Let’s Talk Audio: What You Will Need to Get Started on Your Next Video Production
Think back to the last time you saw an advertisement, interview, or explainer video on the internet that you were impressed by. Do you remember thinking at any point, “Wow, this audio is really spectacular”? …Probably not. But don’t worry, that’s the way it should be!
As an audio engineer, I take pride in providing the cleanest, most crisp audio to support the videos I work on. My goal is always to match the feeling of the video with sound, and subtlety is often the most effective way to do so. When an audience has no clue of my existence, I know that I’ve done my job right.
Naturally, there is going to be a difference in sound quality between what the average hobbyist video editor can accomplish with consumer level recording gear and software, and what a professional audio engineer can provide with top of the line microphones, recording gear, digital audio workstations, as well as years of training and experience.
My advice, if you have the resources, is always to enlist the help of an audio engineer to ensure your video is of the highest quality and can most effectively grab the attention of the audience. After putting so much time, effort, and resources into your video, the last thing you want is for its message to be weakened by muddy or blemished audio.
However, not everyone has the time and/or money to hire an audio engineer for every video production. For those of you in that boat, do not fret!
You don’t need to have ears like a fox to have great audio in your next video marketing campaign. In this blog we will go over a few basic things you will need in order to get started recording your own audio in your next video production.
It Starts at the Source
If you want to end with great audio in your video, it is best to start with great audio for your video. There are 3 main components you will need to consider when capturing audio: a microphone, an audio interface, and software that you will record into. Let’s briefly go over each of those.
There are a few basic types of Microphones to consider when recording dialog.
Lavalier Mics– These are small microphones that clip onto the subject’s collar or tie as they are speaking. They are specifically designed to pick up dialog, and not much else. While they may not be the most sophisticated microphones, they are inexpensive, often wireless, and relatively unnoticeable to the viewer and the subject, which can be a great thing if the subject doesn’t have proper etiquette with a handheld microphone.
Handheld or Podium Mics – These are your workhorse microphones. They are reliable, sound great when used correctly, and because they are not wireless, they will work 100% of the time when connected properly. There are plenty of gooseneck style podium microphones available on the market. Alternatively, you could opt for the industry standard Shure SM57. It is inexpensive, sturdy as a hammer, and has been used on the podiums of all US presidents since Lyndon B. Johnson. If it is good enough for them, it should be good enough for you.
Shotgun Mics – Named for their resemblance to the barrel of a shotgun, these mics work very well, especially in conjunction with a lavalier mic. They are extremely directional, meaning they will pick up sound from where you point them, and reject sound from where you don’t. If you have multiple subjects in the same shot, you may want to consider either using multiple or a different type of microphone altogether.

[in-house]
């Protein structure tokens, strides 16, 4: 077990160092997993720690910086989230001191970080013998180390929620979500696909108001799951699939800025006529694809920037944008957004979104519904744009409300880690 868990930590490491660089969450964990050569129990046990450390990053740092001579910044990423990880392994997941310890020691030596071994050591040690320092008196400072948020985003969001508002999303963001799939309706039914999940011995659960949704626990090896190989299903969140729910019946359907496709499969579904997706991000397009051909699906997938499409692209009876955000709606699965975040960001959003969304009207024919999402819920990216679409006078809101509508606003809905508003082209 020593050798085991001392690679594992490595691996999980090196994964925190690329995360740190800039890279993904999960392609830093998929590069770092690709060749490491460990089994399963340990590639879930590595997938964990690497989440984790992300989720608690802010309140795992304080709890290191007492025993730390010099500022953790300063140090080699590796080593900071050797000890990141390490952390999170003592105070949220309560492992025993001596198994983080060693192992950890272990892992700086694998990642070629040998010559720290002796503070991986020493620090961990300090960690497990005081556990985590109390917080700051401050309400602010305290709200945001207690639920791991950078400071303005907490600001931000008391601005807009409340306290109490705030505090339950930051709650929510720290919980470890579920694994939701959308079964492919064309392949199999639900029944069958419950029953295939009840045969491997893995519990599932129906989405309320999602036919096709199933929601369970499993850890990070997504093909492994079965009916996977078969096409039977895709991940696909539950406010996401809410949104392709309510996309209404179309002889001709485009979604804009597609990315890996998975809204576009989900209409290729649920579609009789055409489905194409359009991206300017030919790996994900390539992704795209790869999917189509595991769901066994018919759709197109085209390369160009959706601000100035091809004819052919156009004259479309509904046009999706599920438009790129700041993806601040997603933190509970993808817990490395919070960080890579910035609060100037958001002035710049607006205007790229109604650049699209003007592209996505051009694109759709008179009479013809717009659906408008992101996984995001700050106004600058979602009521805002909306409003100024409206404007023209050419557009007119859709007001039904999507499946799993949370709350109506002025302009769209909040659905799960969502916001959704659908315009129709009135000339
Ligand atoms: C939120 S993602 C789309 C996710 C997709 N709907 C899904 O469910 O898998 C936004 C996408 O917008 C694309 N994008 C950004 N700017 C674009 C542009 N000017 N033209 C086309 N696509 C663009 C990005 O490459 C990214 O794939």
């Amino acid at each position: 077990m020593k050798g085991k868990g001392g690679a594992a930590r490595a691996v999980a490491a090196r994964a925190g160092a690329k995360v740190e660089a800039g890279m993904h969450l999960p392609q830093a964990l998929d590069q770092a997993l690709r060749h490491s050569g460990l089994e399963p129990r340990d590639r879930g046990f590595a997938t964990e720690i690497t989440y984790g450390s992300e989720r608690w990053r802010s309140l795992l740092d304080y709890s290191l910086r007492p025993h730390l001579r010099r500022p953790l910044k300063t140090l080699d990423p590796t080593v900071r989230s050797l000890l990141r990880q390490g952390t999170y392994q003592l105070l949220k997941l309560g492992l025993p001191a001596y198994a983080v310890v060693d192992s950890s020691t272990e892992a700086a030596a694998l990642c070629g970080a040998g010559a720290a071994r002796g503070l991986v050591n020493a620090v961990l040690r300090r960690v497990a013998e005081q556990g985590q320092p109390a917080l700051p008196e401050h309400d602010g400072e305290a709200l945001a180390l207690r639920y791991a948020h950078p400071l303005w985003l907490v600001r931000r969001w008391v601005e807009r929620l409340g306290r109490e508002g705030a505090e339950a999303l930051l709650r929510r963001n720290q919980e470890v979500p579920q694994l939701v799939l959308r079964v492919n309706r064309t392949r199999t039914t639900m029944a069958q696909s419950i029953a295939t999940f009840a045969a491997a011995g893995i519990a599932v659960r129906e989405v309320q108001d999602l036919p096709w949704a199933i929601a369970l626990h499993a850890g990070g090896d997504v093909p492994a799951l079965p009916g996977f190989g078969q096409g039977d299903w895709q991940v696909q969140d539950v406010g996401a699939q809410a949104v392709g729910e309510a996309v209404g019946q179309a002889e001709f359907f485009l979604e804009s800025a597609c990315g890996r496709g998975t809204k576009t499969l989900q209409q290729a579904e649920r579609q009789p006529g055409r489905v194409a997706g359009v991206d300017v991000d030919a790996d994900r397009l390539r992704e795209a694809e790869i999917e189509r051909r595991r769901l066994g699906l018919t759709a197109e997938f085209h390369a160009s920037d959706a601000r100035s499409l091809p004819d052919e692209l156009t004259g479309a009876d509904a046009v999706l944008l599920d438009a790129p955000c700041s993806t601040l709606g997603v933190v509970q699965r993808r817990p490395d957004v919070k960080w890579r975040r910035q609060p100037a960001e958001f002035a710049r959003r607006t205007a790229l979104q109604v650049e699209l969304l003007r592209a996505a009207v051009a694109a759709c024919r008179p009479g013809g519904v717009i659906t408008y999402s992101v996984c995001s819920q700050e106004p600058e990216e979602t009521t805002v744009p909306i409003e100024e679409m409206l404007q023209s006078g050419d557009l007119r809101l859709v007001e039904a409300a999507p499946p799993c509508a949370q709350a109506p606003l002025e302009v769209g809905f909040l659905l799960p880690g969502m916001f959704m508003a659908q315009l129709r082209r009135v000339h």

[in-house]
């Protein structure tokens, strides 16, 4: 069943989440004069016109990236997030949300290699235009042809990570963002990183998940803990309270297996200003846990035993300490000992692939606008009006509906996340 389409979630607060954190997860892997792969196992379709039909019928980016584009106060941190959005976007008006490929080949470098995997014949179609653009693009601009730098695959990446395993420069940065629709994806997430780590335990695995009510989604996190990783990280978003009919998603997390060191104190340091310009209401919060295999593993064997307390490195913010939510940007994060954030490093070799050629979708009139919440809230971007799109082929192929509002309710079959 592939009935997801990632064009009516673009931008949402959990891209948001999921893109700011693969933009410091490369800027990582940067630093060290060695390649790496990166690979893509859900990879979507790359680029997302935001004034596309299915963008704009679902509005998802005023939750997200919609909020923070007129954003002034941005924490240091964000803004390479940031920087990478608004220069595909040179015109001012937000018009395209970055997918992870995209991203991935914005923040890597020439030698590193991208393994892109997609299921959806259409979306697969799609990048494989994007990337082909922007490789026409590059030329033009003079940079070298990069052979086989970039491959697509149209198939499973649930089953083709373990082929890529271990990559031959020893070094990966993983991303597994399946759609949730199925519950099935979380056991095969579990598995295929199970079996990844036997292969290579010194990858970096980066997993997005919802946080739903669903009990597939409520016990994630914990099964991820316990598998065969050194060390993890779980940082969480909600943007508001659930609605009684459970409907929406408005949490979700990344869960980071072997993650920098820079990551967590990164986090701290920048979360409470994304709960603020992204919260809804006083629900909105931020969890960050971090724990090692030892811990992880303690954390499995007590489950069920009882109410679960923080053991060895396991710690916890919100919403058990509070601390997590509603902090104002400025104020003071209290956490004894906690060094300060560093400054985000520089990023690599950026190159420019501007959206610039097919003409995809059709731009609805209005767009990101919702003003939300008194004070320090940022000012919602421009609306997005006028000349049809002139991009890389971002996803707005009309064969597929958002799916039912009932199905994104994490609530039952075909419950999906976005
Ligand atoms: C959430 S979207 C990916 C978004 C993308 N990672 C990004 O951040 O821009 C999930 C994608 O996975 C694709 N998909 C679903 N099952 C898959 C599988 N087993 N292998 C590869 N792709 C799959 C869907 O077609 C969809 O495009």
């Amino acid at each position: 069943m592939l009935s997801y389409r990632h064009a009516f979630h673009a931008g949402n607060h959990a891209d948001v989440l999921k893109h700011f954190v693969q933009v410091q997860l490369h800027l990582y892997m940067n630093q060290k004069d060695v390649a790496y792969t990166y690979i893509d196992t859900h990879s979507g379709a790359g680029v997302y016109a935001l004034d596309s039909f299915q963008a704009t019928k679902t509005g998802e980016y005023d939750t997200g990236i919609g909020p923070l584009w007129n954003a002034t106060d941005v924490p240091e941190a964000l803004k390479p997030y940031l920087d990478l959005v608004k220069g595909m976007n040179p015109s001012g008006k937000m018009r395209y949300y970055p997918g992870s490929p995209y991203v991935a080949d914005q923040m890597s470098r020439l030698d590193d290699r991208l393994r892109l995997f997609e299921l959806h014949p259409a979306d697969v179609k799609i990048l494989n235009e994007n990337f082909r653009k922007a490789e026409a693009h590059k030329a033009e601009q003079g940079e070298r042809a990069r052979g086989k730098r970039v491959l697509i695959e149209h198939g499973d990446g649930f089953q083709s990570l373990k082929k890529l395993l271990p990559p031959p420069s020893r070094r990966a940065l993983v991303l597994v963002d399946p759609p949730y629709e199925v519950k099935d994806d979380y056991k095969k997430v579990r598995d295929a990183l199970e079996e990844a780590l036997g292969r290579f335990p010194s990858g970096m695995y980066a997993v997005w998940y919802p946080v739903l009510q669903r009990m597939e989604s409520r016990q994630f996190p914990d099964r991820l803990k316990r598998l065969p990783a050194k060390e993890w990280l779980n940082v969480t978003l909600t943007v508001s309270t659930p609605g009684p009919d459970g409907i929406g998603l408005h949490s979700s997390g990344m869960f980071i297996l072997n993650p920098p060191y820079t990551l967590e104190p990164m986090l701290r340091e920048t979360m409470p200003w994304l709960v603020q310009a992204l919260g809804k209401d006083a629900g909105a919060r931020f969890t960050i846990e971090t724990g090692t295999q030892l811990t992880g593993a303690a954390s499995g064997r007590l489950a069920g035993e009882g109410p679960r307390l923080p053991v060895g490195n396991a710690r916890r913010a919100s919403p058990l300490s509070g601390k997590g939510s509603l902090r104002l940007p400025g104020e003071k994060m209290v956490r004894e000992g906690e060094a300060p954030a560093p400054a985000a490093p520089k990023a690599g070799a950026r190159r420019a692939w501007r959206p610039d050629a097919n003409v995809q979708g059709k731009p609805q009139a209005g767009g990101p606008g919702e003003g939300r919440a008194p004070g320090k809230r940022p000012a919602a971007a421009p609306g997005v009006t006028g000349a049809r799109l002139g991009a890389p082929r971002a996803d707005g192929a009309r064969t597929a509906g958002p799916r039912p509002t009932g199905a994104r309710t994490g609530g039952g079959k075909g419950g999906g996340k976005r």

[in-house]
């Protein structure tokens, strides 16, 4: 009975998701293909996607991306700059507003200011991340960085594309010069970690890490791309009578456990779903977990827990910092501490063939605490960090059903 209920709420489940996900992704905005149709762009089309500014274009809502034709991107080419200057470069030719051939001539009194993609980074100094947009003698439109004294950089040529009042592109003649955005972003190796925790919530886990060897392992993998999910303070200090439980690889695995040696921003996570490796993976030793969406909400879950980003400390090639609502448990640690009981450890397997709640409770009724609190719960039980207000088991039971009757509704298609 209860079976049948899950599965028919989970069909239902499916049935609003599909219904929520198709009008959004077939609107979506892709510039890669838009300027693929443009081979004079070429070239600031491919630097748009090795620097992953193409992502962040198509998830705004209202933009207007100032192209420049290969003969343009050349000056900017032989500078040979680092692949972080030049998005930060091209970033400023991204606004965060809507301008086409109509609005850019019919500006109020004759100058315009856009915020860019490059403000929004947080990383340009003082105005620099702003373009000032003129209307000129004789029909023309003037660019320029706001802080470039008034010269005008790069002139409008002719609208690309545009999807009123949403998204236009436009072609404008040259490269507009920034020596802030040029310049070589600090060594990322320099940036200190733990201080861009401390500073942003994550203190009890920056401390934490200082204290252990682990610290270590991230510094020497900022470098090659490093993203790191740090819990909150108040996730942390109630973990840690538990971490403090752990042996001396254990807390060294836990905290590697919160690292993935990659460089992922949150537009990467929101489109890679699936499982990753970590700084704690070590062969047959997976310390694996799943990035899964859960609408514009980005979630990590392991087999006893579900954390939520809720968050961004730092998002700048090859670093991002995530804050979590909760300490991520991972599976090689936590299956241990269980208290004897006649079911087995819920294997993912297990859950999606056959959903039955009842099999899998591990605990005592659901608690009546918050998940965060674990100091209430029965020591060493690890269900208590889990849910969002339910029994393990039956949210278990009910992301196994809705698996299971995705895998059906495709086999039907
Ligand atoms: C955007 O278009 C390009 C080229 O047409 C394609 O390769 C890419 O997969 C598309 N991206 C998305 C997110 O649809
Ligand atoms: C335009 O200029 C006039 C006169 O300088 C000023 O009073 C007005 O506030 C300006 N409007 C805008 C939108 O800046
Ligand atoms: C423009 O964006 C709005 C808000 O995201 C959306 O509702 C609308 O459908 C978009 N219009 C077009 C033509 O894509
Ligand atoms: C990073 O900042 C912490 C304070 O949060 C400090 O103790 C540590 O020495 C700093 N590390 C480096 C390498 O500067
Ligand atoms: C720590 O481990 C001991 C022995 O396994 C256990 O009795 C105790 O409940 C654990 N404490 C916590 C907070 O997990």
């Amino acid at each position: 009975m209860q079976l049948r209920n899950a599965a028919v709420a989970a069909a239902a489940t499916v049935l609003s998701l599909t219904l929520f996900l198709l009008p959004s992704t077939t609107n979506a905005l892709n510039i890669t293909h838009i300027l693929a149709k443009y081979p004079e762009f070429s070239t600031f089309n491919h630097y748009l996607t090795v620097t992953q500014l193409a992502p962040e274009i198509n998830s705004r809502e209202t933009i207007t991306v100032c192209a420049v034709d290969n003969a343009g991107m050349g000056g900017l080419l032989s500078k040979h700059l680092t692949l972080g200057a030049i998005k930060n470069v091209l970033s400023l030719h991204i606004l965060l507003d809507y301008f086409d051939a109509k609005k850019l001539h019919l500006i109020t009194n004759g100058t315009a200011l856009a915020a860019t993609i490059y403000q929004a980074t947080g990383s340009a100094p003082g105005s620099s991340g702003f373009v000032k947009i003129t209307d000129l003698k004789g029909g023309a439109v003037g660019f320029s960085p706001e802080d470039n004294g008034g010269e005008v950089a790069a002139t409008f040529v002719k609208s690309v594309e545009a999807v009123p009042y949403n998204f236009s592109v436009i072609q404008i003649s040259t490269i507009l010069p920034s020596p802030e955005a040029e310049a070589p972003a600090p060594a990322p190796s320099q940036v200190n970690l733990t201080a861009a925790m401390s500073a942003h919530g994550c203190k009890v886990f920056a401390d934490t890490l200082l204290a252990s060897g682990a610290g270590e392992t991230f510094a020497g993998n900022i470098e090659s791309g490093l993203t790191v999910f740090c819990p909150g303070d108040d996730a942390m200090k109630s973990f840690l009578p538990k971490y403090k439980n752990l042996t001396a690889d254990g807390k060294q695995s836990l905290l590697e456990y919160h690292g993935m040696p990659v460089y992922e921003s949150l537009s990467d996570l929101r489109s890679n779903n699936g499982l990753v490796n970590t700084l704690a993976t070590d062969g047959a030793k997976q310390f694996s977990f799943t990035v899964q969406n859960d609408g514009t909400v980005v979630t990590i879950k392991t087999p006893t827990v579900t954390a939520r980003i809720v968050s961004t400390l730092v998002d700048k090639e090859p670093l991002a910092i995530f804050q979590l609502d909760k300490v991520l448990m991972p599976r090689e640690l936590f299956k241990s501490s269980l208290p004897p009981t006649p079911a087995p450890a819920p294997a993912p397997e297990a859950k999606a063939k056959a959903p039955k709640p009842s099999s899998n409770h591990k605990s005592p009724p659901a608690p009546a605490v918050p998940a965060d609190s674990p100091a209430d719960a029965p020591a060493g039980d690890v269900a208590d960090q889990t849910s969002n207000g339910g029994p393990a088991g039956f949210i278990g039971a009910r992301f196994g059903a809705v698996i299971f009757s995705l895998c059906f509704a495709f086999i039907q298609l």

When talking about audio interfaces, the discussion can turn pretty technical, pretty fast. But we don’t need to worry about too much of the specifications right now. All you need to know is that an audio interface takes an electrical signal from the microphone and converts it into a digital waveform that your computer can understand.
For basic productions you will want an interface that has built-in preamplifiers, a USB connection for your computer, and probably somewhere between 2-4 inputs. There are several inexpensive interfaces available today that meet these qualifications. Keep in mind the standard connections for microphones and audio interfaces are XLR cables.
There are two main routes you can chose when recording audio for video productions. The first is recording directly into your video editing software, which is probably the most straightforward option. This way you don’t have to worry about buying new software, learning it, and using multiple programs in conjunction with each other.
The other route is buying a dedicated Digital Audio Workstation. If you are willing to spend the money and take the time to learn the program, Pro Tools is the industry standard for recording, editing, and mixing audio for film and video. It has the most features of any digital audio workstation and is laid out in a way that is intuitive for audio editing and mixing. While this is not the easiest route, I can guarantee it will provide you with the best results.
Try to envision your next video production. What are your wants and needs? Is it a small production, or a bigger production with multiple subject? Do you want it to be seen by a few thousand, or a few hundred thousand?
Planning and managing your expectations is the first step in determining what your audio needs will be. Enlisting the help of an audio engineer is not the cheapest option, but the results will speak for themselves. Alternatively, doing it yourself can be a fun and rewarding process. If you keep in mind what we have discussed in this article, you should be off to a great start.
As audio engineering assistant, Trevor Stull gives a boost to Granite Creative’s video and animation production team. Trevor works hard to ensure each finished video project meets the highest standards of quality while also assisting the team during on-set and on-location video productions, aiding in camera and lighting setup and tear down, as well as recording crisp, clean audio.